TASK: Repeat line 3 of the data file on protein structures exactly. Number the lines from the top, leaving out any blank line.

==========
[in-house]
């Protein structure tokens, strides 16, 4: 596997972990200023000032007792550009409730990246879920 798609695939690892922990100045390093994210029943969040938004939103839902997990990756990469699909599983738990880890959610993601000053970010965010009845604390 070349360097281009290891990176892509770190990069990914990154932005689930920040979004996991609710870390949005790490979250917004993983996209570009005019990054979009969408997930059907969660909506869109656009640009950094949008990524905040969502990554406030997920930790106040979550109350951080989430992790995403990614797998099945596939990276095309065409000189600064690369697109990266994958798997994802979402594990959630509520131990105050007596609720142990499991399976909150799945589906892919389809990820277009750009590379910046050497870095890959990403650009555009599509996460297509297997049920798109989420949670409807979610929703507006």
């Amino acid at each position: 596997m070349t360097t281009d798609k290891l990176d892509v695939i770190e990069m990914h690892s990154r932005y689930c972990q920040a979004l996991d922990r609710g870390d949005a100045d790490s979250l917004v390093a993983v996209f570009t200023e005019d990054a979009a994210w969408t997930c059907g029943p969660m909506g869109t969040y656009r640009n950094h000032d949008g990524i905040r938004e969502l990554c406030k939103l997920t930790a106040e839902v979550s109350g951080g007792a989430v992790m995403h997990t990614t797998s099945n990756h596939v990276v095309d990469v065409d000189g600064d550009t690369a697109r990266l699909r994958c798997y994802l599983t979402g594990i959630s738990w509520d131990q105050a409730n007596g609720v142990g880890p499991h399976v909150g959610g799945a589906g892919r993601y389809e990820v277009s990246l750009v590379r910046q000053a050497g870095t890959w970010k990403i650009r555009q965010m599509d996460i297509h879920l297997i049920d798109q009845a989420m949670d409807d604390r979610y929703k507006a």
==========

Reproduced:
């Amino acid at each position: 596997m070349t360097t281009d798609k290891l990176d892509v695939i770190e990069m990914h690892s990154r932005y689930c972990q920040a979004l996991d922990r609710g870390d949005a100045d790490s979250l917004v390093a993983v996209f570009t200023e005019d990054a979009a994210w969408t997930c059907g029943p969660m909506g869109t969040y656009r640009n950094h000032d949008g990524i905040r938004e969502l990554c406030k939103l997920t930790a106040e839902v979550s109350g951080g007792a989430v992790m995403h997990t990614t797998s099945n990756h596939v990276v095309d990469v065409d000189g600064d550009t690369a697109r990266l699909r994958c798997y994802l599983t979402g594990i959630s738990w509520d131990q105050a409730n007596g609720v142990g880890p499991h399976v909150g959610g799945a589906g892919r993601y389809e990820v277009s990246l750009v590379r910046q000053a050497g870095t890959w970010k990403i650009r555009q965010m599509d996460i297509h879920l297997i049920d798109q009845a989420m949670d409807d604390r979610y929703k507006a």